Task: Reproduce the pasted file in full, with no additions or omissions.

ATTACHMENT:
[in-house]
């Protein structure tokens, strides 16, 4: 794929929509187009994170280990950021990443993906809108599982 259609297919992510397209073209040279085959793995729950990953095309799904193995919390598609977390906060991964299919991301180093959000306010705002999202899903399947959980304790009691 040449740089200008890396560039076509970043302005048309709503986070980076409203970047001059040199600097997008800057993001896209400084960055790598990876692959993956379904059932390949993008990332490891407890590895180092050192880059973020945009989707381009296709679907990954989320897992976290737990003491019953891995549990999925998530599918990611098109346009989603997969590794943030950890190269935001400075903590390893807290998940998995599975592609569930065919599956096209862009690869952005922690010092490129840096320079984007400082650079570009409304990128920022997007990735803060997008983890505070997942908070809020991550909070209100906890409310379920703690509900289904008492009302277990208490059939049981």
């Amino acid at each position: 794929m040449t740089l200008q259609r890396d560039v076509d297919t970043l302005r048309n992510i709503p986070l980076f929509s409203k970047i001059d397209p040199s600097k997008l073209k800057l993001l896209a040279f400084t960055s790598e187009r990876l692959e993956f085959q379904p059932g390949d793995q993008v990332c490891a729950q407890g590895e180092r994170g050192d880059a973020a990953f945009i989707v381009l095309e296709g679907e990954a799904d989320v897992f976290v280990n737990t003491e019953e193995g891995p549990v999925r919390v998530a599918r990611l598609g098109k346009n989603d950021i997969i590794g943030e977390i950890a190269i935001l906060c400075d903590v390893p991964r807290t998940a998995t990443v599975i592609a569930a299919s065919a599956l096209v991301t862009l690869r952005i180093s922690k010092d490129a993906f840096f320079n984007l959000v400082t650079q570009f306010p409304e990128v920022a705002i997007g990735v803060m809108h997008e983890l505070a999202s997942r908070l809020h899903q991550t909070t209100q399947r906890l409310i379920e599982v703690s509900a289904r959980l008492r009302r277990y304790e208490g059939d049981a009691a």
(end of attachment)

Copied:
[in-house]
């Protein structure tokens, strides 16, 4: 794929929509187009994170280990950021990443993906809108599982 259609297919992510397209073209040279085959793995729950990953095309799904193995919390598609977390906060991964299919991301180093959000306010705002999202899903399947959980304790009691 040449740089200008890396560039076509970043302005048309709503986070980076409203970047001059040199600097997008800057993001896209400084960055790598990876692959993956379904059932390949993008990332490891407890590895180092050192880059973020945009989707381009296709679907990954989320897992976290737990003491019953891995549990999925998530599918990611098109346009989603997969590794943030950890190269935001400075903590390893807290998940998995599975592609569930065919599956096209862009690869952005922690010092490129840096320079984007400082650079570009409304990128920022997007990735803060997008983890505070997942908070809020991550909070209100906890409310379920703690509900289904008492009302277990208490059939049981």
């Amino acid at each position: 794929m040449t740089l200008q259609r890396d560039v076509d297919t970043l302005r048309n992510i709503p986070l980076f929509s409203k970047i001059d397209p040199s600097k997008l073209k800057l993001l896209a040279f400084t960055s790598e187009r990876l692959e993956f085959q379904p059932g390949d793995q993008v990332c490891a729950q407890g590895e180092r994170g050192d880059a973020a990953f945009i989707v381009l095309e296709g679907e990954a799904d989320v897992f976290v280990n737990t003491e019953e193995g891995p549990v999925r919390v998530a599918r990611l598609g098109k346009n989603d950021i997969i590794g943030e977390i950890a190269i935001l906060c400075d903590v390893p991964r807290t998940a998995t990443v599975i592609a569930a299919s065919a599956l096209v991301t862009l690869r952005i180093s922690k010092d490129a993906f840096f320079n984007l959000v400082t650079q570009f306010p409304e990128v920022a705002i997007g990735v803060m809108h997008e983890l505070a999202s997942r908070l809020h899903q991550t909070t209100q399947r906890l409310i379920e599982v703690s509900a289904r959980l008492r009302r277990y304790e208490g059939d049981a009691a």